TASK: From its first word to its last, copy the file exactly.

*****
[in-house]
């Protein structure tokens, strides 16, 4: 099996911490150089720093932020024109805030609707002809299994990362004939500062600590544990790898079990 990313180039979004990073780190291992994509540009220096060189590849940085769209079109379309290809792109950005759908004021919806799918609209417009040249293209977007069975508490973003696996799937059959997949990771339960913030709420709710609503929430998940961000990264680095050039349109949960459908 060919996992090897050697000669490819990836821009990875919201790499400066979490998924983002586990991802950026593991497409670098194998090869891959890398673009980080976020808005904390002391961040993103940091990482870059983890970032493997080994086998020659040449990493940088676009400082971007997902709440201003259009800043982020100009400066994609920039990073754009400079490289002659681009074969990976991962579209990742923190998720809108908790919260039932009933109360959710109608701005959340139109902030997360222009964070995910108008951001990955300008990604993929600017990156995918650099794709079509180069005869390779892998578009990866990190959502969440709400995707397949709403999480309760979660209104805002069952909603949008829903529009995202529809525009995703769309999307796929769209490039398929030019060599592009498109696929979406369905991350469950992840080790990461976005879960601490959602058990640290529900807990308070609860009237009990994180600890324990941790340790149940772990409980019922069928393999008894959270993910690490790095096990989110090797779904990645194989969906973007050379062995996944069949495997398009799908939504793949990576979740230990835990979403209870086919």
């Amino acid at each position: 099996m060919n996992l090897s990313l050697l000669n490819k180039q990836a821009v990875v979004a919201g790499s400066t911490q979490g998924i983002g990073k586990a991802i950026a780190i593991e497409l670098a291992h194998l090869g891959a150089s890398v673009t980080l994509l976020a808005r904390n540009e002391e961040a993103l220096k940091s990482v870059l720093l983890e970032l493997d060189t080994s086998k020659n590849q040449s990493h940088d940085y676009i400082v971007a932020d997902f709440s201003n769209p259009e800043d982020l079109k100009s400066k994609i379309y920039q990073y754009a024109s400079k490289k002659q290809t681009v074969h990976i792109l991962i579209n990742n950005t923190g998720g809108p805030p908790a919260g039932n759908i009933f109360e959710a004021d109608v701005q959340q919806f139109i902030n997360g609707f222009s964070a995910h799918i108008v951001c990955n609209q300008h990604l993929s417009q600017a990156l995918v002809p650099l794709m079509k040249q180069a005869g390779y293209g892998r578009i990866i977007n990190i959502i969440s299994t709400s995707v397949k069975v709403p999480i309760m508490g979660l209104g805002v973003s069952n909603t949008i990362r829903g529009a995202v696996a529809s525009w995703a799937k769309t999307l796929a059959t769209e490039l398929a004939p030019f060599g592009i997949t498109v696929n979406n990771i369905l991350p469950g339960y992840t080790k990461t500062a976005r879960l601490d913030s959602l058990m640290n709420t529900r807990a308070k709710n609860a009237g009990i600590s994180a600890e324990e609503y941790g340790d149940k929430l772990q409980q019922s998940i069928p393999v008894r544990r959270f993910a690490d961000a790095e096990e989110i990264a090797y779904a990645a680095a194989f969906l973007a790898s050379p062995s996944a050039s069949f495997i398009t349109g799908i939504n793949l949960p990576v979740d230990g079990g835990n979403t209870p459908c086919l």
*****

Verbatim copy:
[in-house]
């Protein structure tokens, strides 16, 4: 099996911490150089720093932020024109805030609707002809299994990362004939500062600590544990790898079990 990313180039979004990073780190291992994509540009220096060189590849940085769209079109379309290809792109950005759908004021919806799918609209417009040249293209977007069975508490973003696996799937059959997949990771339960913030709420709710609503929430998940961000990264680095050039349109949960459908 060919996992090897050697000669490819990836821009990875919201790499400066979490998924983002586990991802950026593991497409670098194998090869891959890398673009980080976020808005904390002391961040993103940091990482870059983890970032493997080994086998020659040449990493940088676009400082971007997902709440201003259009800043982020100009400066994609920039990073754009400079490289002659681009074969990976991962579209990742923190998720809108908790919260039932009933109360959710109608701005959340139109902030997360222009964070995910108008951001990955300008990604993929600017990156995918650099794709079509180069005869390779892998578009990866990190959502969440709400995707397949709403999480309760979660209104805002069952909603949008829903529009995202529809525009995703769309999307796929769209490039398929030019060599592009498109696929979406369905991350469950992840080790990461976005879960601490959602058990640290529900807990308070609860009237009990994180600890324990941790340790149940772990409980019922069928393999008894959270993910690490790095096990989110090797779904990645194989969906973007050379062995996944069949495997398009799908939504793949990576979740230990835990979403209870086919």
């Amino acid at each position: 099996m060919n996992l090897s990313l050697l000669n490819k180039q990836a821009v990875v979004a919201g790499s400066t911490q979490g998924i983002g990073k586990a991802i950026a780190i593991e497409l670098a291992h194998l090869g891959a150089s890398v673009t980080l994509l976020a808005r904390n540009e002391e961040a993103l220096k940091s990482v870059l720093l983890e970032l493997d060189t080994s086998k020659n590849q040449s990493h940088d940085y676009i400082v971007a932020d997902f709440s201003n769209p259009e800043d982020l079109k100009s400066k994609i379309y920039q990073y754009a024109s400079k490289k002659q290809t681009v074969h990976i792109l991962i579209n990742n950005t923190g998720g809108p805030p908790a919260g039932n759908i009933f109360e959710a004021d109608v701005q959340q919806f139109i902030n997360g609707f222009s964070a995910h799918i108008v951001c990955n609209q300008h990604l993929s417009q600017a990156l995918v002809p650099l794709m079509k040249q180069a005869g390779y293209g892998r578009i990866i977007n990190i959502i969440s299994t709400s995707v397949k069975v709403p999480i309760m508490g979660l209104g805002v973003s069952n909603t949008i990362r829903g529009a995202v696996a529809s525009w995703a799937k769309t999307l796929a059959t769209e490039l398929a004939p030019f060599g592009i997949t498109v696929n979406n990771i369905l991350p469950g339960y992840t080790k990461t500062a976005r879960l601490d913030s959602l058990m640290n709420t529900r807990a308070k709710n609860a009237g009990i600590s994180a600890e324990e609503y941790g340790d149940k929430l772990q409980q019922s998940i069928p393999v008894r544990r959270f993910a690490d961000a790095e096990e989110i990264a090797y779904a990645a680095a194989f969906l973007a790898s050379p062995s996944a050039s069949f495997i398009t349109g799908i939504n793949l949960p990576v979740d230990g079990g835990n979403t209870p459908c086919l």